Gordon Brown fared better than I expected, although I thought he looked worried and old – and his attempts at joking his way out of a hole fell a little flat to my ears. He handled the question on the economy with more knowledge and grace than David Cameron (all those years in the Treasury waiting for Tony Blair to begone are paying off now, eh Gordon?), but his weird little attempts at deferring to Nick Clegg were noticeable and rather amusing – “I agree with Nick” being the catchphrase of the night from Gordy. I get the impression that Downing Street may well be preparing for a hung parliament and are thus rather clumsily grooming Clegg because they suspect that he may end up in an important position in any resulting coalition government.

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RIP Malcolm McLaren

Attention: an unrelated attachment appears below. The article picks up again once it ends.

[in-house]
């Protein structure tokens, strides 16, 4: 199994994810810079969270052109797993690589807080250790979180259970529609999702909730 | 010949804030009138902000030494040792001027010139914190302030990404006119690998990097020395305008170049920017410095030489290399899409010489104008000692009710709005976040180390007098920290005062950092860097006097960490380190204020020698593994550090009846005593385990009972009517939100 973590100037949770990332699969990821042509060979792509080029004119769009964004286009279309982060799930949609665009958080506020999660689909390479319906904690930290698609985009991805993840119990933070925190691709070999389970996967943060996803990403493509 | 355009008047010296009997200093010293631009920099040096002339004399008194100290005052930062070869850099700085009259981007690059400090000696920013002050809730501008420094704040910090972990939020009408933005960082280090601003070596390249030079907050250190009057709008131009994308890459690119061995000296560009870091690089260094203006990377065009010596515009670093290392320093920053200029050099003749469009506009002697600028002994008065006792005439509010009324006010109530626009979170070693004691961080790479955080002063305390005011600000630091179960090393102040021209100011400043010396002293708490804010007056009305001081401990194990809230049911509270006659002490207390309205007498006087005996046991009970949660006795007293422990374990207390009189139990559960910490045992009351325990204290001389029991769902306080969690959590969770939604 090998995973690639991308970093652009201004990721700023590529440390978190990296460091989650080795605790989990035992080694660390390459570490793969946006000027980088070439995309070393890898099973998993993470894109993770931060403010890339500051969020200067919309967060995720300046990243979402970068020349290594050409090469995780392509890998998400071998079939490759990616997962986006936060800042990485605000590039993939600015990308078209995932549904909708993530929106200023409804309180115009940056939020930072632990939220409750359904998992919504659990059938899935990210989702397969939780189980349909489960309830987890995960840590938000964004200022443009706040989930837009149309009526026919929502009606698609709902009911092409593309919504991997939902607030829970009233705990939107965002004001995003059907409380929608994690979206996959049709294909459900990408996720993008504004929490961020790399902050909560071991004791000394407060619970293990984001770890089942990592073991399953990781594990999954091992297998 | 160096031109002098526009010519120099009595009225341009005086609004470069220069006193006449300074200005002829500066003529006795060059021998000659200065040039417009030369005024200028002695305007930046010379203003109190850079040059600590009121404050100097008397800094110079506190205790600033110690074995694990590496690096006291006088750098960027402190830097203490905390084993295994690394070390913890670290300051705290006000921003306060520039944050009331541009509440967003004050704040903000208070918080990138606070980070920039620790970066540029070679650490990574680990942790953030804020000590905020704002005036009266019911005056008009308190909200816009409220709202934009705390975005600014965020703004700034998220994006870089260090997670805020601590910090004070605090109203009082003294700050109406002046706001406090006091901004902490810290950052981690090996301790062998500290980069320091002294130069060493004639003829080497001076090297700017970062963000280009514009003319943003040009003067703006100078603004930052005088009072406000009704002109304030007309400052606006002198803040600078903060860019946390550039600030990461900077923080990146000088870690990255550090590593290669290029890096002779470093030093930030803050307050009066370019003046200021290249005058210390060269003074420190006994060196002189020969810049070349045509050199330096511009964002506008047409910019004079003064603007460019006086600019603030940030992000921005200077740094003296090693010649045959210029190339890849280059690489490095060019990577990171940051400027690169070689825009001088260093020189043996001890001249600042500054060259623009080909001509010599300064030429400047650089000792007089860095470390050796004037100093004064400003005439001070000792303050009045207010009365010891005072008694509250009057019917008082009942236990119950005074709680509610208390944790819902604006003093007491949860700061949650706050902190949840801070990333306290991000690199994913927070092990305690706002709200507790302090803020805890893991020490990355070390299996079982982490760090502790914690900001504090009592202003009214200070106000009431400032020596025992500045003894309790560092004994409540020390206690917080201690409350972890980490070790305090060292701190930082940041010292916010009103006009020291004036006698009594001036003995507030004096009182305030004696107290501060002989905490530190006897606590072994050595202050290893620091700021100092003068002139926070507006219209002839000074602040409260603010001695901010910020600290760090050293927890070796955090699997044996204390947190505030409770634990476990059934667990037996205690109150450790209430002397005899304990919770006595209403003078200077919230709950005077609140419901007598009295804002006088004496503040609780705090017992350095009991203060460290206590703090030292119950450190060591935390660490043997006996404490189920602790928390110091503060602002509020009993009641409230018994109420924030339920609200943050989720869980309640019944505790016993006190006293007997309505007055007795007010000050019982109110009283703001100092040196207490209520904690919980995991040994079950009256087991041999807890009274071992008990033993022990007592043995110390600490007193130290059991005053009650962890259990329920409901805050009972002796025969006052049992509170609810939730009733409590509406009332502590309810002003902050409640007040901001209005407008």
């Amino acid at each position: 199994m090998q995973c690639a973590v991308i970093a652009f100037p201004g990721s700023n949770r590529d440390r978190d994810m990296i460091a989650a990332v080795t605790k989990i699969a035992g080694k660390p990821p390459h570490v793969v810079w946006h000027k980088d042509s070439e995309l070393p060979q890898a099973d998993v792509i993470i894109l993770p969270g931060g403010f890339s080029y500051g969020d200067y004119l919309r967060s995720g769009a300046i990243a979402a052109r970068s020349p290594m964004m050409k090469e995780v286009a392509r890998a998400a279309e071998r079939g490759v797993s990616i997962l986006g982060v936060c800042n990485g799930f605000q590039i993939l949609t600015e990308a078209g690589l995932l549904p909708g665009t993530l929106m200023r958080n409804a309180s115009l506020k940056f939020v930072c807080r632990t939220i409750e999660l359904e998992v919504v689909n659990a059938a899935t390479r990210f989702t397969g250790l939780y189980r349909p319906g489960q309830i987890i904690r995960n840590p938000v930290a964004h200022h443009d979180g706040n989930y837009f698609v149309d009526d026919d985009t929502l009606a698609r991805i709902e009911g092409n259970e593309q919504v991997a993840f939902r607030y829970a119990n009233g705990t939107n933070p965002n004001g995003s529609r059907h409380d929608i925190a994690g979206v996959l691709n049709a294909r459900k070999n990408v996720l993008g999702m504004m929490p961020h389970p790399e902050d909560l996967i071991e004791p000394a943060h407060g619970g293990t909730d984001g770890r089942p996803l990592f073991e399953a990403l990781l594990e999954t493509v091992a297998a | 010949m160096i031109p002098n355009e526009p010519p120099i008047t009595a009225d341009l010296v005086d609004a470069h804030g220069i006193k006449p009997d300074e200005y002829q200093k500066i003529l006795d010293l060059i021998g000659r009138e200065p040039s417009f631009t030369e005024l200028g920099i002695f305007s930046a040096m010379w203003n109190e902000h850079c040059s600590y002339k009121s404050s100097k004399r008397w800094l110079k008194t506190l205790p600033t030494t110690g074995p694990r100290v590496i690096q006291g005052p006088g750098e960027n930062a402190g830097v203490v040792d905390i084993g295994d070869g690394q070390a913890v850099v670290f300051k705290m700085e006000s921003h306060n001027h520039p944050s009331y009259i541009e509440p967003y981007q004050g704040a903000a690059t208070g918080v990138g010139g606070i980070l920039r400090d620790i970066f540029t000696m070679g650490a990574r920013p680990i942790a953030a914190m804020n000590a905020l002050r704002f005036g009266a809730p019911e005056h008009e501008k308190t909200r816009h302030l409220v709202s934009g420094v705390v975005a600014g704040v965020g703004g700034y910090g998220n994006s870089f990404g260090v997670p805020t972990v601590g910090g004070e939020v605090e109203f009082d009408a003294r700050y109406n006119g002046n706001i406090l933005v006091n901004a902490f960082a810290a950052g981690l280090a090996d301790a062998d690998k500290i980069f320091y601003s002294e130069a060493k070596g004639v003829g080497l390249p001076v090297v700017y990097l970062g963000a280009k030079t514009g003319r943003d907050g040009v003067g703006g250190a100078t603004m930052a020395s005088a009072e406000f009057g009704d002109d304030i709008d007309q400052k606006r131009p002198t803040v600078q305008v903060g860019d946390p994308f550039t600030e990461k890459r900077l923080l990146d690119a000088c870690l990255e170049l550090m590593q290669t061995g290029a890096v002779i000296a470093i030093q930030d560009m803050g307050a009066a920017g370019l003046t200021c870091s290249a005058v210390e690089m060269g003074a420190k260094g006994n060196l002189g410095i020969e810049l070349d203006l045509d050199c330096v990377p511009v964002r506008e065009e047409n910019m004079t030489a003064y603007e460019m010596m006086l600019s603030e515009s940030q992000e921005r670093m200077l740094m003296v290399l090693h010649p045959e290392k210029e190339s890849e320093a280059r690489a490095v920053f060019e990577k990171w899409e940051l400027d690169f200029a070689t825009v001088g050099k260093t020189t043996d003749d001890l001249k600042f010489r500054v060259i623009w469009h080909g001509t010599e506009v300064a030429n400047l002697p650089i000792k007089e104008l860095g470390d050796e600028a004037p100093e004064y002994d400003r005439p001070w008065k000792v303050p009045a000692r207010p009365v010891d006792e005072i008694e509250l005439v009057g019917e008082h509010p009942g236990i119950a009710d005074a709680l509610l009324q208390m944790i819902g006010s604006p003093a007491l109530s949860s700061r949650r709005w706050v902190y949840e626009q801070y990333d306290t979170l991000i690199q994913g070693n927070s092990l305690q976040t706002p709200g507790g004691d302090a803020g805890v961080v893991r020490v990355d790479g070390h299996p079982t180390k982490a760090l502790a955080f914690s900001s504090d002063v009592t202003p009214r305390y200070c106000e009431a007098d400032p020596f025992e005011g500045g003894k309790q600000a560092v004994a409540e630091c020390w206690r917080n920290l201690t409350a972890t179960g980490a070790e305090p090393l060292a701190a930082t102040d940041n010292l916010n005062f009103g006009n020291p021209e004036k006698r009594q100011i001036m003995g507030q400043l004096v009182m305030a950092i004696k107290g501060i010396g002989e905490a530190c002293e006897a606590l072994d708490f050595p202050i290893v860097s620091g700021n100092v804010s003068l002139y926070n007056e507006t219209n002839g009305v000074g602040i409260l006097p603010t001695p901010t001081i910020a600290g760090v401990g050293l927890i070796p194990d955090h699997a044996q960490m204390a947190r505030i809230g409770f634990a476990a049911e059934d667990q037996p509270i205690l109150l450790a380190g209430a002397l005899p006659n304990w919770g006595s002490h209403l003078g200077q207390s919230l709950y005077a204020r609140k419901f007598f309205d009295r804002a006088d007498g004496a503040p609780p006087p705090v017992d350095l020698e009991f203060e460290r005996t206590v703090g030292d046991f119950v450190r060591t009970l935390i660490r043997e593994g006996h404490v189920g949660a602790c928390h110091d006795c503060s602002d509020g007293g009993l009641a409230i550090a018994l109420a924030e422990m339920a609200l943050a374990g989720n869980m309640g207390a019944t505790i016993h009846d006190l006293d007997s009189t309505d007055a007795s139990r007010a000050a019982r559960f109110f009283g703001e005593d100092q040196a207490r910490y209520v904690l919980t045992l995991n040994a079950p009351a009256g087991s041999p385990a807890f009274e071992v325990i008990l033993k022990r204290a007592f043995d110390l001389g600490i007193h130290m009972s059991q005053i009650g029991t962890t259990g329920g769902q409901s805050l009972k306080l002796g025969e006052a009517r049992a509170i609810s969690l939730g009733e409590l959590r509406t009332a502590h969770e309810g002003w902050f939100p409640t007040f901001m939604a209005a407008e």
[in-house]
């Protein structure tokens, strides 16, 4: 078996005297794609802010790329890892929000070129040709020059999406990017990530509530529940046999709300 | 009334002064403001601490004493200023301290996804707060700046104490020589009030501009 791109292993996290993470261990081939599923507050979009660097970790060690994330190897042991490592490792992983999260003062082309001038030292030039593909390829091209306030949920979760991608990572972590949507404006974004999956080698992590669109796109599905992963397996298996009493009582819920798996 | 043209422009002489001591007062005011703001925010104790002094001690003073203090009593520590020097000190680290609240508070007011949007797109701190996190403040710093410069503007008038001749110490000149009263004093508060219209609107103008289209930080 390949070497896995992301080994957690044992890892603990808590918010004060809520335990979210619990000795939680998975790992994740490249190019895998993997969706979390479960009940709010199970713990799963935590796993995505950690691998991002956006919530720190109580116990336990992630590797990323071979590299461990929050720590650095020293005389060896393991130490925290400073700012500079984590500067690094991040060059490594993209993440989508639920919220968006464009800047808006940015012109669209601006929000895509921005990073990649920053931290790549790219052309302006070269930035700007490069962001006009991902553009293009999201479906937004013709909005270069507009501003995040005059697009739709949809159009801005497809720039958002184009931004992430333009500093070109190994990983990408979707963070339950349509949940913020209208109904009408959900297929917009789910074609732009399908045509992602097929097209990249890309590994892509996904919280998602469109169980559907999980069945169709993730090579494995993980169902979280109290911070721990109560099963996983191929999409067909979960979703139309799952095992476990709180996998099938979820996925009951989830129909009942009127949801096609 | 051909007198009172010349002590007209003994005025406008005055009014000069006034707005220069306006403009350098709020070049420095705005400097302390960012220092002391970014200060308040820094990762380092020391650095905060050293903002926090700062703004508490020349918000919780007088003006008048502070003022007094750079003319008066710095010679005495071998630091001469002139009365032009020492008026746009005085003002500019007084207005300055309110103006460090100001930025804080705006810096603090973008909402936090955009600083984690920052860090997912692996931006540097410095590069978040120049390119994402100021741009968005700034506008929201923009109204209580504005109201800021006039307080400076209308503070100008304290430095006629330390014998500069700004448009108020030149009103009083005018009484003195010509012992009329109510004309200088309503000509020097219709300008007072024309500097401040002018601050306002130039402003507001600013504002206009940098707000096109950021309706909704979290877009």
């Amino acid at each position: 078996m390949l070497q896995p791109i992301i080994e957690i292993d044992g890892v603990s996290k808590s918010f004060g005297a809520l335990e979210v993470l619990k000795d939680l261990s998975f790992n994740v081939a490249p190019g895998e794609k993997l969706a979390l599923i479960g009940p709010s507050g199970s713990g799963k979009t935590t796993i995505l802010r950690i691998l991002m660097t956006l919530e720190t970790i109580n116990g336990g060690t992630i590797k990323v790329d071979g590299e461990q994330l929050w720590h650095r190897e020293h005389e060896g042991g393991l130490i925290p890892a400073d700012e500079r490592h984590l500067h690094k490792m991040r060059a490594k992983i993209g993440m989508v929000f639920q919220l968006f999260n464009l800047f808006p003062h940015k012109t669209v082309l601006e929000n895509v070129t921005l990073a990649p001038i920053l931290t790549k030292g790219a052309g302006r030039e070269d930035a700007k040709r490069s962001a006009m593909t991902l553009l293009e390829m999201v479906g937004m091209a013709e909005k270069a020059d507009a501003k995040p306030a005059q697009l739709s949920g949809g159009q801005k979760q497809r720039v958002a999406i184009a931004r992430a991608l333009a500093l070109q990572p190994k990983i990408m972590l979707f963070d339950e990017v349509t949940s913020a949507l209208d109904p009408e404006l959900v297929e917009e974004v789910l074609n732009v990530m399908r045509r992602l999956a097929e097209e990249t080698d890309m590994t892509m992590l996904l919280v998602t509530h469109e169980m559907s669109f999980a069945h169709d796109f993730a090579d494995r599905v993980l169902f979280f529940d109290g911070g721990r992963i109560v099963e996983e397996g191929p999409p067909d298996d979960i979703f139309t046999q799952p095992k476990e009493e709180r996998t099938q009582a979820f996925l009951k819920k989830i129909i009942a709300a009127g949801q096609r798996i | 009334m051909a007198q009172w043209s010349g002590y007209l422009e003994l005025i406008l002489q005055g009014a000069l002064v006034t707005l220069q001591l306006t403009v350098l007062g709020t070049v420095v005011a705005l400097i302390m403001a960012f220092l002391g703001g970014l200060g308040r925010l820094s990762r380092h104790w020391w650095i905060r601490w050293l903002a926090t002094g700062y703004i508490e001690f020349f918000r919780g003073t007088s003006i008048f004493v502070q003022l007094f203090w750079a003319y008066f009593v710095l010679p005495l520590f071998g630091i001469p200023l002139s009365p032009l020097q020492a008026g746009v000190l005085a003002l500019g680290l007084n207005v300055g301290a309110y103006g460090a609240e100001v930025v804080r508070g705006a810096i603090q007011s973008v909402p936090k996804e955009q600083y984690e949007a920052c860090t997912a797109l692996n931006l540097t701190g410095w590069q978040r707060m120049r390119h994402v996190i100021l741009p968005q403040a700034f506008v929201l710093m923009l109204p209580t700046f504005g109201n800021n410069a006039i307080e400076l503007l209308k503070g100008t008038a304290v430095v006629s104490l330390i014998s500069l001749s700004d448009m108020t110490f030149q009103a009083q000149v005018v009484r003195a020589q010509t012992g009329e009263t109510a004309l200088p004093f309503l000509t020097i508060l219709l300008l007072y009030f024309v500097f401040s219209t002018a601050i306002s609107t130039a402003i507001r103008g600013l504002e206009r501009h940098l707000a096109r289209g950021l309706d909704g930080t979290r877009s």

I’m surprisingly saddened to hear that Malcolm McLaren died this morning in New York at the age of only 64. I’d had no idea that he’d been fighting cancer for some time – it seems he took a sudden turn for the worse over the last few days. His family are naturally said to be devastated, and I send my sympathies to them.

They, and we, have lost a man who was always one of a kind, whatever you thought of him – and most people either loved him or hated him. Or both. Whatever your reaction, he was unique.

Despite the fact that he quite clearly wrote his own myth from day one and then arguably pinched much of Vivienne Westwood’s limelight for many years, as well as the basic truth that his self-importance often outweighed his actual importance to British music, I have always had a sneaking admiration for the old iconoclast and I believe that British music and culture will be lessened by his death.